Author Tabitha Lord is a woman who wears many hats.   Not only is she a science fiction author, but she is also a senior editor for Book Club Babble and working on a non-fiction collection of stories connected with an awareness campaign for children with pediatric cancer.  I am honored to feature her here on No Wasted Ink.

author-tabitha-lordHi Wendy! Thank you so much for having me on No Wasted Ink! Let me take a moment to introduce myself. I currently live in Rhode Island, a few towns away from where I grew up. I’m married, have four great kids, two spoiled cats, and lovable lab mix. My degree is in Classics from College of the Holy Cross, and I taught Latin for years at the Meadowbrook Waldorf School. Yes, I’m a dinosaur! I also worked in the admissions office there for over a decade before turning my attention to full-time writing. It’s worth noting that I didn’t publish my first novel until after I turned forty, so for anyone thinking of a career change, it’s never too late!

When and why did you begin writing?

I’ve been writing for as long as I can remember. I loved to write stories as a child. In fact, when I was sorting through some of my grandma’s things after she passed, I came across a whole collection of poetry and stories I’d written. It was very sweet. In my professional life I’ve written some ad copy, blog posts, and done some editing for school publications, but I had very little time or energy for creative writing.

When my children got older and the dynamics of my family shifted, I began to consider changing careers. While I pondered what was next for me professionally I took on a yearlong writing project at work thinking it would give me the change of pace I needed. Turns out it was one of the most satisfying things I’d ever done in my career. Since I was in the habit of writing every day for work, I challenged myself to write creatively every day as well. Lo and behold, when the report was finished a year later, so was my first manuscript.

Can you share a little about your current book with us?

I’ve been asked to describe my book in ten words. Here’s what I came up with: Science fiction meets romance meets survival fiction meets military thriller!

What inspired you to write this book?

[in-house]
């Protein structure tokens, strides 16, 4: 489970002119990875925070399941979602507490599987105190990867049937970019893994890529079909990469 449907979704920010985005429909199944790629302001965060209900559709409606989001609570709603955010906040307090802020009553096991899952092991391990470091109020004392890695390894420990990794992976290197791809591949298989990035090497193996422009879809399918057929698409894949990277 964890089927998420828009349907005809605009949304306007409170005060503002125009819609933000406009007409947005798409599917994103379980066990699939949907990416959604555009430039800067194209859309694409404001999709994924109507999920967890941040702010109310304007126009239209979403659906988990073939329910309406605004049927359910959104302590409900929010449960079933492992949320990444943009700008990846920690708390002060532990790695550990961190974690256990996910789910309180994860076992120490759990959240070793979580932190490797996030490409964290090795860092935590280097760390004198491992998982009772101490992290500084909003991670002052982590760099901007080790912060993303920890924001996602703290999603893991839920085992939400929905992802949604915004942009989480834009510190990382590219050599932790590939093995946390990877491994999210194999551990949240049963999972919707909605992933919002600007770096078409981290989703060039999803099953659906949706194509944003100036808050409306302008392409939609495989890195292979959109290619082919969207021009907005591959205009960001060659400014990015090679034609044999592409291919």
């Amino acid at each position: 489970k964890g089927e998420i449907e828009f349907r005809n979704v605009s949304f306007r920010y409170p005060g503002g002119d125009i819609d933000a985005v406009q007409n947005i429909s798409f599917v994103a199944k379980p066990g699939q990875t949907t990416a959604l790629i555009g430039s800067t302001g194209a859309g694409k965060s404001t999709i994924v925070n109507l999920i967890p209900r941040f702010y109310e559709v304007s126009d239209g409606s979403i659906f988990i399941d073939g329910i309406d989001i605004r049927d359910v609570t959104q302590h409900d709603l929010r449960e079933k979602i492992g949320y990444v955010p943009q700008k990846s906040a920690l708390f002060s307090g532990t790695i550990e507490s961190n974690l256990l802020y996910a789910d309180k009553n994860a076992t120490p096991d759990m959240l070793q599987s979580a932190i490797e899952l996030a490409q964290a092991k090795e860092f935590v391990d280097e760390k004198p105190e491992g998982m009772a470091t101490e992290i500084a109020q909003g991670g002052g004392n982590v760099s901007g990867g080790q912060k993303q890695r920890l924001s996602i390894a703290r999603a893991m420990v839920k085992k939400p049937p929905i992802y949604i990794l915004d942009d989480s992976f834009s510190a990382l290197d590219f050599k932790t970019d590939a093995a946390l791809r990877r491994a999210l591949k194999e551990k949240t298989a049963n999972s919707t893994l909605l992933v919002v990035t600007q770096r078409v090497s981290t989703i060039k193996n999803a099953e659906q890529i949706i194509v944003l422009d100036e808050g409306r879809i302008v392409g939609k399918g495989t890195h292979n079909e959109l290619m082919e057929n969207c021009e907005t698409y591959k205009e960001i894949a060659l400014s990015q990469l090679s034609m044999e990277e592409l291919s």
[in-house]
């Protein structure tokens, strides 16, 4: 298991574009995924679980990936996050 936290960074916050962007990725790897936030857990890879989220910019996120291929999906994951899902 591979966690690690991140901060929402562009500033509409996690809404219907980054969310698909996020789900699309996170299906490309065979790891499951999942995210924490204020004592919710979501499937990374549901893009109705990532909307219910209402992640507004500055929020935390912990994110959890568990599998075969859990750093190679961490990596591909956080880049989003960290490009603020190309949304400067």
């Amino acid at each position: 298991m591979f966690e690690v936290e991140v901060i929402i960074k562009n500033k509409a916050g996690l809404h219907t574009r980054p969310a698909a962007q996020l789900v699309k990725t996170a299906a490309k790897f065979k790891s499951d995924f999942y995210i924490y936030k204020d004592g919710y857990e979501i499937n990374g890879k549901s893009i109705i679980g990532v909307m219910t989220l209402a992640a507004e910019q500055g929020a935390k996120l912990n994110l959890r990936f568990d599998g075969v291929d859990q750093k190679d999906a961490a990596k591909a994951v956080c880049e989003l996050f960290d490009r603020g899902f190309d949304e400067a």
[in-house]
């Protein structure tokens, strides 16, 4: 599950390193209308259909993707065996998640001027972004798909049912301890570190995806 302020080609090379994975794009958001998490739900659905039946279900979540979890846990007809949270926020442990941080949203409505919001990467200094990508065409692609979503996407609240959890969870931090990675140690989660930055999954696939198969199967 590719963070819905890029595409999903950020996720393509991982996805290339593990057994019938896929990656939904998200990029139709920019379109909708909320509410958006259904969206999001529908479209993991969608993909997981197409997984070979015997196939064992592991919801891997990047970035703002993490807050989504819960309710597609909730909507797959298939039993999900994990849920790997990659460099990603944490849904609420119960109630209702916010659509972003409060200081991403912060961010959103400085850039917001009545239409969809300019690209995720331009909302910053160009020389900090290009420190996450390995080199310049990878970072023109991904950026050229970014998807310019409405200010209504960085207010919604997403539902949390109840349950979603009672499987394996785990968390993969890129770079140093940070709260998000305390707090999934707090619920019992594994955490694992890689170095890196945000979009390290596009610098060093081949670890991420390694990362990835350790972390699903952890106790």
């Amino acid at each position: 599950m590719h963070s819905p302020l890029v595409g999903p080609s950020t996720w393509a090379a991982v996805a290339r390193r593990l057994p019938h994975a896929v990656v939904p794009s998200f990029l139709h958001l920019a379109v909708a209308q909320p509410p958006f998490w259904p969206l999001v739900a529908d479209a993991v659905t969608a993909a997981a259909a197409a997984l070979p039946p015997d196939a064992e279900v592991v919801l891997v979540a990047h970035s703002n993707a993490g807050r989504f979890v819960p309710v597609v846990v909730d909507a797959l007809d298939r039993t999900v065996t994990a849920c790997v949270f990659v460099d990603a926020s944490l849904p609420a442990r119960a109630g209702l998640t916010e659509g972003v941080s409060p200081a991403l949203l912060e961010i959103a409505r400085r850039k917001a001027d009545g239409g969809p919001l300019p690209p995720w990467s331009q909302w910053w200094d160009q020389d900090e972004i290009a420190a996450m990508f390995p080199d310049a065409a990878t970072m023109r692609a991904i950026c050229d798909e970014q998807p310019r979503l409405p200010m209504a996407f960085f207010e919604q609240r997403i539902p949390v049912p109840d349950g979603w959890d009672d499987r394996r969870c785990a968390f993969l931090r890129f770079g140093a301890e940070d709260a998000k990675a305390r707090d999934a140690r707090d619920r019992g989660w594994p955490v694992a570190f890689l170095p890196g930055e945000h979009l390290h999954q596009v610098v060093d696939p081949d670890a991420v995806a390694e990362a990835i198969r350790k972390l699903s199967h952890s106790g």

Thoughts for my stories come to me in different ways. Sometimes it’s a character that appears in my head, fully formed – personality, career, physical appearance, and name – ready for me to create a story around. Other times, there’s an interesting scene that builds up in my imagination over time. Or sometimes there’s a theme or idea I want to explore.

With Horizon, I had two distinct parts of a story floating in my head. The first was the opening crash sequence. It was more basic at the time of its inception – just a pilot who crash lands on a planet, and a young woman, in some kind of trouble, who saves his life.

The second part was more complex. I was playing with the idea of what would happen if one segment of an already small isolated population evolved differently, either naturally or by design, from the other. What if some had gifts that enabled them to imagine a different kind of future for themselves and their world? What if they were empathic and could sense each other’s emotions and thoughts? What if some of them could heal with their mind? How would the unchanged people feel about their neighbors? It created such an interesting premise I knew I had to find a way to make it into a story.

Are experiences in this book based on someone you know, or events in your own life?

There’s a big chunk of survival fiction in the first part of Horizon. Caeli is living alone in the wilderness, fending for herself, and living off the land. I grew up in a rural neighborhood until I was twelve years old and spent most of my playtime outdoors, in the woods, exploring and climbing trees. I distinctly remember the smell of pine, the quiet in the forest after the first snow, the taste of wild blueberries. I tried to call on my own childhood memories to give Caeli’s experience authenticity. And as an adult, I’ve had a few adventures that influenced this particular aspect of the story! Over the years, I’ve accompanied students on several class trips. We’ve hiked the rain forests in Costa Rica, paddled dozens of nautical miles in the open ocean off the coast of Maine, and camped in the mountains of West Virginia. I have actually tended a cooking fire, carved utensils, found edible plants, bathed in the ocean, and slept outdoors.

I’m also a medical school dropout! But my experience in medical school, and for years as an EMT, I think gives Caeli some authority as a healer. And when I wasn’t sure about a particular treatment, I’d call my brother-in-law, who did finish medical school and is a practicing physician!

What authors or books have most influenced your life? What about them do you find inspiring?

This is a tough one. I love genre fiction and my shelves are filled with everything from horror, to military thrillers, to historical romance. I also appreciate good literary fiction with characters I remember long after I turn the last page. I just enjoy a good story, no matter the genre or style!